Himalayan pink salt comes from the foothills of the Himalayan Mountains in northern India. It is produced by nature's best workers' nature itself. There is no mining of this salt, no truckloads of it arriving by truck, and it never bothers Indian officials when it is transported or exported. It is just a natural occurrence, and in a market that are constantly inundated by artificial chemicals, its purity seems almost irrelevant.
Himalayan pink salt is pink salt mined from the Punjab area of Pakistan. The salt, which sometimes has a slightly pink tint because of mineral impurities, is mainly used for food preparation, especially for decoration and lamps, and is also employed for cooking and other food presentation, decorative salt pans and even for spa treatments. Its name comes from the word Himalayan, which refers to the mountain on which it is mined. It was believed to have been used by ancient Indians for health benefits many years before the start of civilization. Indian authorities stopped the mining of Himalayan salt in the mid-20th century because of unrest in the Himalayan region.
Today, Himalayan salt is most commonly used in the kitchen and in salt dishes. Some cookbooks describe its flavour as that of seawater, a clear indicator that it is made with trace minerals that are not present in seawater. Salt is an essential part of the Indian cuisine, and every state in India except Kashmir makes use of some form of salt for cooking. A typical Indian meal consists of khichdi, rice, sabzi, coffee, and lachmi. All of these foods are flavoured with salt and many of them are prepared with ingredients taken directly from the mountains, with little or no additives.
Himalayan table salt is made by melting natural rock salts and then mixing them with water or dry ingredients. Certain types of rock salts have the property to alter the form of a substance when mixed with water or some other liquid. This property of changing the form of the substance means that the salt you buy at the supermarket has no trace minerals in it. Himalayan table salt is a type of this salt that has trace minerals in it. They can be identified as Himalayan salt crystals, which have been ionized by electrolysis. The crystals release sodium chloride ions, forming a salt with a negative charge.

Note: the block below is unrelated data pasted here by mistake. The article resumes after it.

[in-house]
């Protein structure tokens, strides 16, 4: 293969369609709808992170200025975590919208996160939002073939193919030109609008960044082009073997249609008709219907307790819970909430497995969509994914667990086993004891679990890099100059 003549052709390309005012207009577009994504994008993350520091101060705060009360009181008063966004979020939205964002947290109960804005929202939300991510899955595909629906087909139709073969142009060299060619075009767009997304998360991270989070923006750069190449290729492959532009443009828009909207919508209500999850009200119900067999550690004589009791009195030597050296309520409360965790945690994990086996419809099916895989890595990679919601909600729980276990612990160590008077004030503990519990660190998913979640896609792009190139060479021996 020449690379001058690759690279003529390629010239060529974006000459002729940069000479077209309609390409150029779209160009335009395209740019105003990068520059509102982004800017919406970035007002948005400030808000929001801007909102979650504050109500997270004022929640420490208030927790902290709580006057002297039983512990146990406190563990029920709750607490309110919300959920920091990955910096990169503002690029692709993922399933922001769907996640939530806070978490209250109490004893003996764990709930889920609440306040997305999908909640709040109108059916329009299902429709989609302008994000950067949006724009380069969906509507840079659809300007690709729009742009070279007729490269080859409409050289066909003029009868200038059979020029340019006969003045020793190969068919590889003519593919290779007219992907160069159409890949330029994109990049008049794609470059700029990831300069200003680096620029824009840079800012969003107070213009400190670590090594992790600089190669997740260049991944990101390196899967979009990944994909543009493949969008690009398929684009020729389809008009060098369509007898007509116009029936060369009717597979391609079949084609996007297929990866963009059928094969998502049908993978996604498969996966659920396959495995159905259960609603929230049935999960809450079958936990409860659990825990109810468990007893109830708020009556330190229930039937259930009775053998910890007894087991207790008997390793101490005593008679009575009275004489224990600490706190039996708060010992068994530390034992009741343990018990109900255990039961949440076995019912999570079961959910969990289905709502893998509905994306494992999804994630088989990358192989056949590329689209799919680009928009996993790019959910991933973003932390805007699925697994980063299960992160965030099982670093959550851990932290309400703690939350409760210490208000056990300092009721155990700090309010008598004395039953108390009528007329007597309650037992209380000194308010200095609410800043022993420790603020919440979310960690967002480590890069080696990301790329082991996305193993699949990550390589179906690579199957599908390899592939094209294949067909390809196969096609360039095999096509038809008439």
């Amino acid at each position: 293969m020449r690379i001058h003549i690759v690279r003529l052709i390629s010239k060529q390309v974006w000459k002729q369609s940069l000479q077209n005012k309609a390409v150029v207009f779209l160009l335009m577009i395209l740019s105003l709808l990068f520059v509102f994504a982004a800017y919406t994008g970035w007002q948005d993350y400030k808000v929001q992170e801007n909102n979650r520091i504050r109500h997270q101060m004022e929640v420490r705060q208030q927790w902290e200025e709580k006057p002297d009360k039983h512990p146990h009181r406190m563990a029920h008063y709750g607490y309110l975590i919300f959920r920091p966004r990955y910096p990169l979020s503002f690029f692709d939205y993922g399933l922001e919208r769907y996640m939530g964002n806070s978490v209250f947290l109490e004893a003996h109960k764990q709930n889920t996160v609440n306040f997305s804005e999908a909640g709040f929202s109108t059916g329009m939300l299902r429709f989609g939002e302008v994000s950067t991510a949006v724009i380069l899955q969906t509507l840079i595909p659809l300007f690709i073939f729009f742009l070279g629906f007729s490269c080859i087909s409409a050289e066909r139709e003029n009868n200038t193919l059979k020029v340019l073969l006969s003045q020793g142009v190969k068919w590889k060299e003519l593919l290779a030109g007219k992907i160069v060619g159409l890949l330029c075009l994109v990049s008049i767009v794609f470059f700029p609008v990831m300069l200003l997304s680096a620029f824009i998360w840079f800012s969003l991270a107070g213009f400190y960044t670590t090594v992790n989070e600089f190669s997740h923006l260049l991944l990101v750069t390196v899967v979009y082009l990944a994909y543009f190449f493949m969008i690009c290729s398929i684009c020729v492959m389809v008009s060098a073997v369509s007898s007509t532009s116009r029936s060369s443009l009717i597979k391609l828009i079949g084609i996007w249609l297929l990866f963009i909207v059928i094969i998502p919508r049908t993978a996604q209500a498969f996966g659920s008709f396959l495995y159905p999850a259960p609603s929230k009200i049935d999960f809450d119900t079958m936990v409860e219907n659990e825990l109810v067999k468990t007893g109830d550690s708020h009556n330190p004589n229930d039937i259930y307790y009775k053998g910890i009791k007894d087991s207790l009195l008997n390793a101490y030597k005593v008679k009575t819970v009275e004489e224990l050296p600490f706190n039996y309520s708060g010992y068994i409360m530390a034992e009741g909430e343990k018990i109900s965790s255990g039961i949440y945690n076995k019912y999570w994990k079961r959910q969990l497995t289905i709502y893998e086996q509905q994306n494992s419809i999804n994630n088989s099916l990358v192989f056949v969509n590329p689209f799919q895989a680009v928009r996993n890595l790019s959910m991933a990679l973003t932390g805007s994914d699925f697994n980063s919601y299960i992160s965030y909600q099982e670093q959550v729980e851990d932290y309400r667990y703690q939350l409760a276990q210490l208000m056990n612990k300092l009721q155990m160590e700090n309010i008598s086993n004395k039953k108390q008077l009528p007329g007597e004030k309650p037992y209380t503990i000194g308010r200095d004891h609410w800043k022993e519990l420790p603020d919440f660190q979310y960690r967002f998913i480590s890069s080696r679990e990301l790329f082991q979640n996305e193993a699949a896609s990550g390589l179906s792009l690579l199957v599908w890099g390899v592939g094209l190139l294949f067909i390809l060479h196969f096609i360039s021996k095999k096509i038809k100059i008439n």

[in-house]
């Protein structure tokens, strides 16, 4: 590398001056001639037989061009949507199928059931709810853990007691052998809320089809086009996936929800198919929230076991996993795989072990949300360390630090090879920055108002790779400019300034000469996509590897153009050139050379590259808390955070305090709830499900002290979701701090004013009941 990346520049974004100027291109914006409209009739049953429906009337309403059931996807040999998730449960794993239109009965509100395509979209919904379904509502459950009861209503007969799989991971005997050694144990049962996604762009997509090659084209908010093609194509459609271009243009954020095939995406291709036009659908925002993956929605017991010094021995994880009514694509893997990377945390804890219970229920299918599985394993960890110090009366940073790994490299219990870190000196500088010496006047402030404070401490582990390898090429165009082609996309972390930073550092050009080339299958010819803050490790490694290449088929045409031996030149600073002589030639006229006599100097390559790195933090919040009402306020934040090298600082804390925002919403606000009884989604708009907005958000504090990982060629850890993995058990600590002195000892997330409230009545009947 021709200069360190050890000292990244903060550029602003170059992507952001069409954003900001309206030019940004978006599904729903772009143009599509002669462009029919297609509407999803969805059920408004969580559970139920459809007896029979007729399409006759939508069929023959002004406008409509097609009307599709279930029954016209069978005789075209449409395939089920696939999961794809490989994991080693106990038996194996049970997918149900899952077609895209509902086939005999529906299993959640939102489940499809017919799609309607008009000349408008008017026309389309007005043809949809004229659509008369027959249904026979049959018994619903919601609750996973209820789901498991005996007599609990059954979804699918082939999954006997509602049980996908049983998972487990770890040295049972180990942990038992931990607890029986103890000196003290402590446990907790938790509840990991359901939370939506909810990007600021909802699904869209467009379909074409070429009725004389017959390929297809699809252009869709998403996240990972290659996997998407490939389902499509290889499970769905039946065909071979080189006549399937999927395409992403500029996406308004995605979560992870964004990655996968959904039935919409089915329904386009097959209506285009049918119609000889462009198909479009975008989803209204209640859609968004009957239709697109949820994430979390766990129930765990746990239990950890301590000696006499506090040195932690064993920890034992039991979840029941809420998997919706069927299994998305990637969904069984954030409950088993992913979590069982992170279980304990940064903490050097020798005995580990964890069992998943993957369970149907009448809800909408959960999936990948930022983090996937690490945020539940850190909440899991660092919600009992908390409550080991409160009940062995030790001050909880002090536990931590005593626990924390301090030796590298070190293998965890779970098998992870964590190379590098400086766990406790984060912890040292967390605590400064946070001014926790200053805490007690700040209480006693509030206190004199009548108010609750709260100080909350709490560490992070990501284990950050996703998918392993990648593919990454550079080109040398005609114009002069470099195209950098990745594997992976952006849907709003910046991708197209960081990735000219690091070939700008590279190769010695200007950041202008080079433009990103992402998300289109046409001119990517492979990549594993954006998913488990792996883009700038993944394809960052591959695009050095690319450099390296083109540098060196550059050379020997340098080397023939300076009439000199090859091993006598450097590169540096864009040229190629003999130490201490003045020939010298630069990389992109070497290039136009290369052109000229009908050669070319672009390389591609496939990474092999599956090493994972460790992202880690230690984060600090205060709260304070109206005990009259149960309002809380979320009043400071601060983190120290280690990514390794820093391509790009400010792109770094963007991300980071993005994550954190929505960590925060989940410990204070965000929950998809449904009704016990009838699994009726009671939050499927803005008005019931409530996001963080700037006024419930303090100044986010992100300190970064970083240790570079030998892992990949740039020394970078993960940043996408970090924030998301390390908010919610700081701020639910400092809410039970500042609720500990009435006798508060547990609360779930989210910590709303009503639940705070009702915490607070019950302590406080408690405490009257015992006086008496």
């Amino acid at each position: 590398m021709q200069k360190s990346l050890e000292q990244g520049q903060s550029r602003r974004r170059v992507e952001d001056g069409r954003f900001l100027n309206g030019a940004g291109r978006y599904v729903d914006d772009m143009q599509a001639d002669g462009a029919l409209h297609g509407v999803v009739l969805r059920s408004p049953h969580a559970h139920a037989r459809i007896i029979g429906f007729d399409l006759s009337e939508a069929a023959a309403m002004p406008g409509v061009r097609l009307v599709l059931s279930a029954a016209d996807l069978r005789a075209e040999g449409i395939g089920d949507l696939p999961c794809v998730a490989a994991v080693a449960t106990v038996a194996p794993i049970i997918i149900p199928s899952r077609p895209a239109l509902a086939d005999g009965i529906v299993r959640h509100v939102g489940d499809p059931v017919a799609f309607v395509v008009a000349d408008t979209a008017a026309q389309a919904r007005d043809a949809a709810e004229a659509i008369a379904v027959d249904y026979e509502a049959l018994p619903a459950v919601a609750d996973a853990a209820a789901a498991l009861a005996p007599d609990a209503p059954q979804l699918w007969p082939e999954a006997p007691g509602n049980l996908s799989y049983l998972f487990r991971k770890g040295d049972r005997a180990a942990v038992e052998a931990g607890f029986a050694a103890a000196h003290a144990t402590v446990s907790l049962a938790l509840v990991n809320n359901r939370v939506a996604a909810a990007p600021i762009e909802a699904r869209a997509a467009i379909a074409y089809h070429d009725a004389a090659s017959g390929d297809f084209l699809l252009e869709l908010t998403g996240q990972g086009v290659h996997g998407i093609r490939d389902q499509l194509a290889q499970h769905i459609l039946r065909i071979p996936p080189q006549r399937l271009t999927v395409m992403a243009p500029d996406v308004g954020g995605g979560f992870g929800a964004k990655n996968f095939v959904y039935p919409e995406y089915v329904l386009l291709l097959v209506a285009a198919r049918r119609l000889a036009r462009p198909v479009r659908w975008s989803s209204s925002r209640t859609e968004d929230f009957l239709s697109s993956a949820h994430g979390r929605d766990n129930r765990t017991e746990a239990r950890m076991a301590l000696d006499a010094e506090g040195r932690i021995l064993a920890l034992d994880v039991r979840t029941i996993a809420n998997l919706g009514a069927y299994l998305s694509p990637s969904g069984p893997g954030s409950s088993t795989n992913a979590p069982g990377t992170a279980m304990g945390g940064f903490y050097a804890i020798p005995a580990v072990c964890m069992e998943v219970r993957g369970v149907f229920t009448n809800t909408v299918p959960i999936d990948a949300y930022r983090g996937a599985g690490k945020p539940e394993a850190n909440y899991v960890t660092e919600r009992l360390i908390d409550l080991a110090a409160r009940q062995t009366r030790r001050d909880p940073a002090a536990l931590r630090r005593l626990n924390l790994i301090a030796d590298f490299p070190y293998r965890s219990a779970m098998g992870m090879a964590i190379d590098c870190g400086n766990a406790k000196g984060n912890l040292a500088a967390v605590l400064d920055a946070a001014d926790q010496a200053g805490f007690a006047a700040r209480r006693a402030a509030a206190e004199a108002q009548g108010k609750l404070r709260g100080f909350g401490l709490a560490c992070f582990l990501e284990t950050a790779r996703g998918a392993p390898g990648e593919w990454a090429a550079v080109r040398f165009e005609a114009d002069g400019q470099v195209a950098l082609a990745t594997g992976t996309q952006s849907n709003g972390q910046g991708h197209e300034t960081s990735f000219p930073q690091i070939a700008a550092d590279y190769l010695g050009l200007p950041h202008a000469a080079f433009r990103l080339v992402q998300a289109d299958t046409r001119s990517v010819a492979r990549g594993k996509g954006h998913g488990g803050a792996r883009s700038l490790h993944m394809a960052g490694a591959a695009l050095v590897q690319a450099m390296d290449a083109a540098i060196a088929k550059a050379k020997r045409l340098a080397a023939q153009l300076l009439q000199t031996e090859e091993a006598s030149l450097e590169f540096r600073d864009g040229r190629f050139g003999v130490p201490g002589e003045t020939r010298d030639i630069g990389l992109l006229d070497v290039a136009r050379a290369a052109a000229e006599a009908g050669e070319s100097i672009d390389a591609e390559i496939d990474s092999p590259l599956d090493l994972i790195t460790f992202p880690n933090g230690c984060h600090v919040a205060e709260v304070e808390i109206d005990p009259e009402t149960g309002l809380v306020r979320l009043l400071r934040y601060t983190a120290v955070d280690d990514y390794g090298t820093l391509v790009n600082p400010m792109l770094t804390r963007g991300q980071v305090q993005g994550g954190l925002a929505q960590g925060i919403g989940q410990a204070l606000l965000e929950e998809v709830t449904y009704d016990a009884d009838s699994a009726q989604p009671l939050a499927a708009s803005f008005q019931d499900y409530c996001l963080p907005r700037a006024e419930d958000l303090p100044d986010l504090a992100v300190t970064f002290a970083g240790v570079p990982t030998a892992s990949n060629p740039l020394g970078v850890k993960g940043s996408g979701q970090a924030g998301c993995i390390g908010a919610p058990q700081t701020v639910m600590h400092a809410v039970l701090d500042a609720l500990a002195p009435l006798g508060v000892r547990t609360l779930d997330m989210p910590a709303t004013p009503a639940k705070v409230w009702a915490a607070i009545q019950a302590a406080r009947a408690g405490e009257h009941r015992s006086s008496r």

Because the crystal has negative charges, it will attract particles of dust and other impurities that come within its crystal boundaries. As it collects dust particles, it gradually transforms into a slightly different size than the original crystal and that slightly different size is what makes it slightly different in composition. While we use regular table salt regularly, we don't realize that Himalayan salt has this power to transform itself into a somewhat different shape, and it has the potential to add trace minerals to our diet.
In addition to having trace minerals, Himalayan salt contains a special kind of iodine called iodized selenium. Iodine is important for the thyroid gland and brain, it prevents the breakdown of DNA, helps stimulate the immune system, and can reduce the damage that is caused to cells by free radicals. One of the ways that Himalayan salt has been shown to help improve thyroid health, improve the function of the thyroid gland, and decrease the damage done to cells by free radicals is by increasing the levels of iodine in the body.
Iodine is mined in several locations around the world including Pakistan, India, the US, and Chile. Although it is possible to purchase iodine mined from these locations in retail stores, it is easier to get it online because it is mined in a remote area where access to most of the world's supply is limited. As a result, the amount of pink Himalayan salt on the market is limited. Since many people are allergic to iodine, many websites are now selling a variety of alternatives that contain less than the amount of iodine that is used in traditional lamps.
Many of the Himalayan salts mined around the world come from quarries in Nepal and Pakistan. These are often carried in large baskets or packets labelled "Himalayan Salt", and they can sometimes be found in the fine crystals used to design beautiful Himalayan salt lamps. Unfortunately, it is difficult to obtain pure khewra or Himalayan salt, most consumers are instead offered a mixture of the two salts. This makes Himalayan salt less expensive, but it does not change the fact that it is still mineral-free and should be used with caution.